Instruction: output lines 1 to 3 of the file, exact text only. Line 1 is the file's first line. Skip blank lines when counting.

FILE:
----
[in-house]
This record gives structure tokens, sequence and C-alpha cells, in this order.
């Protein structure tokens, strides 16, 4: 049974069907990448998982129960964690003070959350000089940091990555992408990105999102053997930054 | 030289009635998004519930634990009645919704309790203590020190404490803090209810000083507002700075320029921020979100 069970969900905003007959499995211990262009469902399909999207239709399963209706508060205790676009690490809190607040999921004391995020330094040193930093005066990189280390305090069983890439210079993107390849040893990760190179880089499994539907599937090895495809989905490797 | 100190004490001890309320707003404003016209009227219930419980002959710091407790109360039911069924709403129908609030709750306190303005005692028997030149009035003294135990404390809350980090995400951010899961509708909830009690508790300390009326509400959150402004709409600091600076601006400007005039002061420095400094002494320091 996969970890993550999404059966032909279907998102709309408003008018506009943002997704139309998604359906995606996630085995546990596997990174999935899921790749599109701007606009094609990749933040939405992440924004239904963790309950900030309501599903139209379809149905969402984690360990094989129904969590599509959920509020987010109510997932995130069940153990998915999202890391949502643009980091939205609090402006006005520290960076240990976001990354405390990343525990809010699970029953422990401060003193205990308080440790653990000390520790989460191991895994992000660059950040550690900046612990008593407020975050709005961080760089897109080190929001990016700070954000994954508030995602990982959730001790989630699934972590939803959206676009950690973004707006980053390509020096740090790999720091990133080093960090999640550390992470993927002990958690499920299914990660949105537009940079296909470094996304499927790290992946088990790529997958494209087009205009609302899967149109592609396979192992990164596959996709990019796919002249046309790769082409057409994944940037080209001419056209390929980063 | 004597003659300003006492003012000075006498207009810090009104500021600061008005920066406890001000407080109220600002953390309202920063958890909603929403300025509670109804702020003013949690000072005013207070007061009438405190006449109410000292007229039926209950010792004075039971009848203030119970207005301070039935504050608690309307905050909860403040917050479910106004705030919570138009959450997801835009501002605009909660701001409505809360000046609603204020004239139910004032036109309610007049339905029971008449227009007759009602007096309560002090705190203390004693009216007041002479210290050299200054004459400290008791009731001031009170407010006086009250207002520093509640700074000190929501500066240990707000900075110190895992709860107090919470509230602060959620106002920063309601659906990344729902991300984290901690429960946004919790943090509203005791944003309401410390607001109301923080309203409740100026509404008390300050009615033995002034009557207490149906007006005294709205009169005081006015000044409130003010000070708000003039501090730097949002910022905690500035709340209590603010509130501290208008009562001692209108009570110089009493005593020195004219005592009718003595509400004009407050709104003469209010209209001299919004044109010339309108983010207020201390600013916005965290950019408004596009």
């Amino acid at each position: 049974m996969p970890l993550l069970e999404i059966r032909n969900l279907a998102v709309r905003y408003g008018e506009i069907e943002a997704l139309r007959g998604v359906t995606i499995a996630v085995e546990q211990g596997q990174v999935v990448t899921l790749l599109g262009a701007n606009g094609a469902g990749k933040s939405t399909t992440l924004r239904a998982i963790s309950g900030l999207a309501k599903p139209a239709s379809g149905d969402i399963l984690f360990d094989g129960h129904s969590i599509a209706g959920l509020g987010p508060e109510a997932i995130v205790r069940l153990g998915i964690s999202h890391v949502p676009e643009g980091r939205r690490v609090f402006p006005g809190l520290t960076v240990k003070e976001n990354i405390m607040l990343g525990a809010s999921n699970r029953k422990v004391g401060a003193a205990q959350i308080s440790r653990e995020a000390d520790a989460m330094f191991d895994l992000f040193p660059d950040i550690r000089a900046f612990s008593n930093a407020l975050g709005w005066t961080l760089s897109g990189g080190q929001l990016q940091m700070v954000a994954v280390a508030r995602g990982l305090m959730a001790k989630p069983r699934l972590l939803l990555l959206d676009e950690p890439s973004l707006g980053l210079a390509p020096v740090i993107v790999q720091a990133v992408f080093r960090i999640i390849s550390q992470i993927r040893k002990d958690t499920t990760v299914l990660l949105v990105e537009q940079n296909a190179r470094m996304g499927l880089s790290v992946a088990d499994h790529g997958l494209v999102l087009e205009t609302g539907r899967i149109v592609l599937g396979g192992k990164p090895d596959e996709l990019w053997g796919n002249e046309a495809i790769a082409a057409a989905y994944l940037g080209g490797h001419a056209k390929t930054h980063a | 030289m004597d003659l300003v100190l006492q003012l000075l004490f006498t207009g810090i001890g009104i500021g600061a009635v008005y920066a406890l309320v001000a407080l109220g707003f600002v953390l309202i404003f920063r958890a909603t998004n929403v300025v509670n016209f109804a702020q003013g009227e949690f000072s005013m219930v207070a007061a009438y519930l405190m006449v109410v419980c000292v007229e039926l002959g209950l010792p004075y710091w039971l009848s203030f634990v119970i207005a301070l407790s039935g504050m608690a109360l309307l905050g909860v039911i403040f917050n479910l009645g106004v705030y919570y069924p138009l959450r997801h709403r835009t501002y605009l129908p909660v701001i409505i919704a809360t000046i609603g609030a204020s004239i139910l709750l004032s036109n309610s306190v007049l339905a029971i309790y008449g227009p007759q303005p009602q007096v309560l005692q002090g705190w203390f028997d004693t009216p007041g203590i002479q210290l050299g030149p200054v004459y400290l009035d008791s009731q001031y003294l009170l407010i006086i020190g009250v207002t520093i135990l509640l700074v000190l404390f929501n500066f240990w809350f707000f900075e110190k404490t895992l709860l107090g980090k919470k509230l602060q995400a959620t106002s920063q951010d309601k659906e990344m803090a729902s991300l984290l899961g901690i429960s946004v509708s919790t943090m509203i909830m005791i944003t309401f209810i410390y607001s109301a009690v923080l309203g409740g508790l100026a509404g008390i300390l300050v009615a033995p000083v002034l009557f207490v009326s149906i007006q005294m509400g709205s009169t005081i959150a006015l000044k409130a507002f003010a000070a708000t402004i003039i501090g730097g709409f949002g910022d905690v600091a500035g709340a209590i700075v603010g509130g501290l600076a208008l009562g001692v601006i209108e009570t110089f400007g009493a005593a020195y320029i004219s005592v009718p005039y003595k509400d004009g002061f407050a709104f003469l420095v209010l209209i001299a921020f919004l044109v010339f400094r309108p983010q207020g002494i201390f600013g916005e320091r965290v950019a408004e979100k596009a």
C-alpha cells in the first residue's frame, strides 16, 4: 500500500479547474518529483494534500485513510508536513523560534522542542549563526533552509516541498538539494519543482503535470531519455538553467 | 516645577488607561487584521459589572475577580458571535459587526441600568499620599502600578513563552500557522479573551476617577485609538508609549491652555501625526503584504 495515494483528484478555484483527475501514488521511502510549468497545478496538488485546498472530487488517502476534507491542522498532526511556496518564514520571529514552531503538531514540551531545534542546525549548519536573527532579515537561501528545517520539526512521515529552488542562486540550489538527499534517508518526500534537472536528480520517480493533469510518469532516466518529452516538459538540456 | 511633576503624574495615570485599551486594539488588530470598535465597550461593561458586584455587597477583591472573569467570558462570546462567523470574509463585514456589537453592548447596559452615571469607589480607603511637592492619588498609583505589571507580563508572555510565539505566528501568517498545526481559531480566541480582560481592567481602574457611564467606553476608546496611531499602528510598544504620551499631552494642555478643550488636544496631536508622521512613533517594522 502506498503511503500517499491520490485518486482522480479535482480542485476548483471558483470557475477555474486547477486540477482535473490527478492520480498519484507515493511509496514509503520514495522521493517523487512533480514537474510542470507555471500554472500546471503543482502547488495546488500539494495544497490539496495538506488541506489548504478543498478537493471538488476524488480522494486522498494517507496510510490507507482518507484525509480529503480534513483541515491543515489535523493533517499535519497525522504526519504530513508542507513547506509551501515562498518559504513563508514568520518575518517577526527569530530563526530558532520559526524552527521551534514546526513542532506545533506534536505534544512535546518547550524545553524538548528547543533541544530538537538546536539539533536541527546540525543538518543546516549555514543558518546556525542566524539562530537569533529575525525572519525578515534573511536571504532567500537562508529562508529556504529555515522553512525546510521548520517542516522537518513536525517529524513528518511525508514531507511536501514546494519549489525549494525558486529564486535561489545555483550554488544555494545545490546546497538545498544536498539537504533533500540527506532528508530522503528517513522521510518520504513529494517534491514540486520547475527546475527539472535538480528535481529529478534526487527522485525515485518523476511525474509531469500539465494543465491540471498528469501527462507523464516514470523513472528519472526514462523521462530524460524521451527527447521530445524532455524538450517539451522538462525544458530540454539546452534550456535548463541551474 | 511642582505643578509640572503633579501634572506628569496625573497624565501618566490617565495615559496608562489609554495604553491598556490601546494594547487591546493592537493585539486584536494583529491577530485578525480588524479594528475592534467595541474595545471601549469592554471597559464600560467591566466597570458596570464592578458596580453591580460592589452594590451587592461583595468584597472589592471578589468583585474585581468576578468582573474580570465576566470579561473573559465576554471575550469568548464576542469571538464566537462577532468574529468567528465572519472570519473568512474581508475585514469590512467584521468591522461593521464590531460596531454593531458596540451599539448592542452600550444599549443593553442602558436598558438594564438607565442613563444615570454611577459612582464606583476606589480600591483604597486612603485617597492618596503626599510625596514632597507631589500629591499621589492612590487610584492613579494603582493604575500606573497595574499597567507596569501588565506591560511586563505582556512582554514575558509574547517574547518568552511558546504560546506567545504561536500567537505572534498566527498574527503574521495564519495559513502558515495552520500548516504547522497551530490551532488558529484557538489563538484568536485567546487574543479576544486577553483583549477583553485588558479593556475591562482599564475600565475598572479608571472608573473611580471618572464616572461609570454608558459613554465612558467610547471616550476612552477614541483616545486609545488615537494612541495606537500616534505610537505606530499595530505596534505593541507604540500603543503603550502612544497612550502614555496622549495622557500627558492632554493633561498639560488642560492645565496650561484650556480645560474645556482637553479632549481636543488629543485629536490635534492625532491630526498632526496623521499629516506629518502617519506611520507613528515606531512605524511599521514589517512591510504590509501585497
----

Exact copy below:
[in-house]
This record gives structure tokens, sequence and C-alpha cells, in this order.
């Protein structure tokens, strides 16, 4: 049974069907990448998982129960964690003070959350000089940091990555992408990105999102053997930054 | 030289009635998004519930634990009645919704309790203590020190404490803090209810000083507002700075320029921020979100 069970969900905003007959499995211990262009469902399909999207239709399963209706508060205790676009690490809190607040999921004391995020330094040193930093005066990189280390305090069983890439210079993107390849040893990760190179880089499994539907599937090895495809989905490797 | 100190004490001890309320707003404003016209009227219930419980002959710091407790109360039911069924709403129908609030709750306190303005005692028997030149009035003294135990404390809350980090995400951010899961509708909830009690508790300390009326509400959150402004709409600091600076601006400007005039002061420095400094002494320091 996969970890993550999404059966032909279907998102709309408003008018506009943002997704139309998604359906995606996630085995546990596997990174999935899921790749599109701007606009094609990749933040939405992440924004239904963790309950900030309501599903139209379809149905969402984690360990094989129904969590599509959920509020987010109510997932995130069940153990998915999202890391949502643009980091939205609090402006006005520290960076240990976001990354405390990343525990809010699970029953422990401060003193205990308080440790653990000390520790989460191991895994992000660059950040550690900046612990008593407020975050709005961080760089897109080190929001990016700070954000994954508030995602990982959730001790989630699934972590939803959206676009950690973004707006980053390509020096740090790999720091990133080093960090999640550390992470993927002990958690499920299914990660949105537009940079296909470094996304499927790290992946088990790529997958494209087009205009609302899967149109592609396979192992990164596959996709990019796919002249046309790769082409057409994944940037080209001419056209390929980063 | 004597003659300003006492003012000075006498207009810090009104500021600061008005920066406890001000407080109220600002953390309202920063958890909603929403300025509670109804702020003013949690000072005013207070007061009438405190006449109410000292007229039926209950010792004075039971009848203030119970207005301070039935504050608690309307905050909860403040917050479910106004705030919570138009959450997801835009501002605009909660701001409505809360000046609603204020004239139910004032036109309610007049339905029971008449227009007759009602007096309560002090705190203390004693009216007041002479210290050299200054004459400290008791009731001031009170407010006086009250207002520093509640700074000190929501500066240990707000900075110190895992709860107090919470509230602060959620106002920063309601659906990344729902991300984290901690429960946004919790943090509203005791944003309401410390607001109301923080309203409740100026509404008390300050009615033995002034009557207490149906007006005294709205009169005081006015000044409130003010000070708000003039501090730097949002910022905690500035709340209590603010509130501290208008009562001692209108009570110089009493005593020195004219005592009718003595509400004009407050709104003469209010209209001299919004044109010339309108983010207020201390600013916005965290950019408004596009």